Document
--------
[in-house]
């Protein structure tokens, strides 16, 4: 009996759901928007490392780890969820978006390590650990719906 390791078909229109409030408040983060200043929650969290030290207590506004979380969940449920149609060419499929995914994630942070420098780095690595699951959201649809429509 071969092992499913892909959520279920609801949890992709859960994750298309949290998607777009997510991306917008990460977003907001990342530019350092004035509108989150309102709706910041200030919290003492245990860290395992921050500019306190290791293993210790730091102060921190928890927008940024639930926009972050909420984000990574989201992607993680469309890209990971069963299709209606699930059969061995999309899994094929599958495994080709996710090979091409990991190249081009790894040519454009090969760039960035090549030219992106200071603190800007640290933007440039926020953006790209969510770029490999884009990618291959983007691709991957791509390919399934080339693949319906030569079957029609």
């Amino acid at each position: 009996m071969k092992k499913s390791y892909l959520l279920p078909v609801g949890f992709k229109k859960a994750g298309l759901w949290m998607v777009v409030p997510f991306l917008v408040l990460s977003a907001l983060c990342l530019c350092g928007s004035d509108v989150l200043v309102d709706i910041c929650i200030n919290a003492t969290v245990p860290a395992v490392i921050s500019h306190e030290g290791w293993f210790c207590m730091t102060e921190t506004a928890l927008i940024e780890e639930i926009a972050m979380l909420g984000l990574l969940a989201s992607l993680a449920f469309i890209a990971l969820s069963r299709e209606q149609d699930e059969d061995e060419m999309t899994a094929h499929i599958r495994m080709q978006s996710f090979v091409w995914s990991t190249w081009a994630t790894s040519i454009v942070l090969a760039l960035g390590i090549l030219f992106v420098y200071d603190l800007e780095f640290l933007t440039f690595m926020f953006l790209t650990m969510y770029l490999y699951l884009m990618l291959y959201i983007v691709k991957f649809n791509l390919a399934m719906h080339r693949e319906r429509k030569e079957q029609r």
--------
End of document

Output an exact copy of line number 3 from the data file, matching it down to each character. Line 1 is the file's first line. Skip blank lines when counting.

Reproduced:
């Amino acid at each position: 009996m071969k092992k499913s390791y892909l959520l279920p078909v609801g949890f992709k229109k859960a994750g298309l759901w949290m998607v777009v409030p997510f991306l917008v408040l990460s977003a907001l983060c990342l530019c350092g928007s004035d509108v989150l200043v309102d709706i910041c929650i200030n919290a003492t969290v245990p860290a395992v490392i921050s500019h306190e030290g290791w293993f210790c207590m730091t102060e921190t506004a928890l927008i940024e780890e639930i926009a972050m979380l909420g984000l990574l969940a989201s992607l993680a449920f469309i890209a990971l969820s069963r299709e209606q149609d699930e059969d061995e060419m999309t899994a094929h499929i599958r495994m080709q978006s996710f090979v091409w995914s990991t190249w081009a994630t790894s040519i454009v942070l090969a760039l960035g390590i090549l030219f992106v420098y200071d603190l800007e780095f640290l933007t440039f690595m926020f953006l790209t650990m969510y770029l490999y699951l884009m990618l291959y959201i983007v691709k991957f649809n791509l390919a399934m719906h080339r693949e319906r429509k030569e079957q029609r």